A review of “There Will Be Blood” by Jeanne Aufmuth

 

Stars: ****

Rating: R for extreme violence and language

Run Time: 2 hours, 38 minutes

 

 

Paul Thomas Anderson plays true to form in this raw, original work loosely based on Upton Sinclair’s sprawling 1927 novel “Oil!”

Plumbing cinematic riches is nothing new to Anderson, who has helmed such memorable and resonant fare as “Boogie Nights”, “Magnolia” and “Punch-Drunk Love”.

Daniel Day-Lewis, and only Day-Lewis, possesses the essential gravitas to pull off what is sure to be an award-winning turn as Daniel Plainview, a wily, sociopathic wildcatter in turn of the century west. As a crude oil hustler Plainview travels town to town plundering the land for the rich black pitch that will ultimately make him a millionaire.

Plainview pins big hopes on Sunday Ranch, a parcel of parched land that can be had for $6 an acre by virtue of a cunning snow job on the Sundays themselves, not to mention an entire community of skeptics and Sunday’s Christian sermonizing son Eli (Paul Dano).

The townsfolk ultimately rally round the plan, hoping for a giant strike that will see them rolling in dough. But raping the land reaps its own kind of hell.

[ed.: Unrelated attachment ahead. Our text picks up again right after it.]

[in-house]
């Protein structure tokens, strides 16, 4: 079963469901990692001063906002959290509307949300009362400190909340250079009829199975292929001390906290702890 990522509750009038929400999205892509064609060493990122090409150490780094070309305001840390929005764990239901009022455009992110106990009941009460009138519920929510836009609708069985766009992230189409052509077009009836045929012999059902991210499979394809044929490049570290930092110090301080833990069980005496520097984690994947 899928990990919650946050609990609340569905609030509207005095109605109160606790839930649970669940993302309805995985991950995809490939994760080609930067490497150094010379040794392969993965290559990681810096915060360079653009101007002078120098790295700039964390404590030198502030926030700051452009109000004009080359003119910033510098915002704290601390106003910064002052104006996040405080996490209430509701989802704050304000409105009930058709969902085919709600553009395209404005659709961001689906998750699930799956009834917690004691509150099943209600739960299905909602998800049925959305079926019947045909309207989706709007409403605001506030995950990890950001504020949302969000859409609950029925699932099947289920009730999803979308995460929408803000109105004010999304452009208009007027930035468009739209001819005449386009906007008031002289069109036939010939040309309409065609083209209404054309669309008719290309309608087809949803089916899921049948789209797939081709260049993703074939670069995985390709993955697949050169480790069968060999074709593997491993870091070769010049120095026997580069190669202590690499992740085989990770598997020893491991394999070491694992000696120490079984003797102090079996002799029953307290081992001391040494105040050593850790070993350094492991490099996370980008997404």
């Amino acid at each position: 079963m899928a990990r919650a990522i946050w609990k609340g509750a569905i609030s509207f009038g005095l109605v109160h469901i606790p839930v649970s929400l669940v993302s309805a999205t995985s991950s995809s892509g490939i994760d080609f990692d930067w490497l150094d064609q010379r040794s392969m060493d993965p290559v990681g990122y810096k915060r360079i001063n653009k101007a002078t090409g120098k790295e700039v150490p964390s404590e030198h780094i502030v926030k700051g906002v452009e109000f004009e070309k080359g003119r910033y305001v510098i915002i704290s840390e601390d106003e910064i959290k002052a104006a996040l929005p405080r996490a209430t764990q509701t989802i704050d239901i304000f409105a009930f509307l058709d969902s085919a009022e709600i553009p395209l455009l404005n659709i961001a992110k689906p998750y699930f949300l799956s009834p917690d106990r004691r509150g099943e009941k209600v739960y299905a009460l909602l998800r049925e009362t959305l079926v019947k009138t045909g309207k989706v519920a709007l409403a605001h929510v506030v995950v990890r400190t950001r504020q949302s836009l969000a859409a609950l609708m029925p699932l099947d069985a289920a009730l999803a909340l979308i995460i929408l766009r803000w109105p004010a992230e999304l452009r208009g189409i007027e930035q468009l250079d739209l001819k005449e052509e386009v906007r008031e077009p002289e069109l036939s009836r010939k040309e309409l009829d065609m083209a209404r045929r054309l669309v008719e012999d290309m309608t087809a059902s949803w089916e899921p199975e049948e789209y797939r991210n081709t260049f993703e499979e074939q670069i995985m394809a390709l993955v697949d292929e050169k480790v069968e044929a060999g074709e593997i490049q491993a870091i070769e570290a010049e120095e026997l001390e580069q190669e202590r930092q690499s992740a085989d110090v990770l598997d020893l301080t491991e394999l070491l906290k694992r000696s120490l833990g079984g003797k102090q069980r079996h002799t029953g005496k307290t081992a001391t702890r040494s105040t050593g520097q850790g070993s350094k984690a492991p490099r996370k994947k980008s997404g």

With Day-Lewis as his muse Anderson wanders uncharted territory – from a brutal job-site accident that leaves Plainview’s young son permanently impaired to a vicious tête-á-tête between heretic madman and zealous pulpit preacher.

Industry clashes with religion with impudent greed, jockeying for the figurative top rung. Ignoring the obvious abundance of narrative fertile ground Anderson lays on a moody, discordant score (by hipster musician Jonny Greenwood) that’s so perversely mismatched it fits.

Despite a brilliant track record Day-Lewis’ performance is still a revelation – contemptuous, seething and fraught with the low-level hum of excruciating tension. Endeavoring to shed a dark past he meticulously destroys those who carelessly get close. Dano mans up to the daunting task of portraying a nemesis both frail and fierce, one of those characteristics triumphing in a shamefully cruel climax.

Visceral, volatile and epic.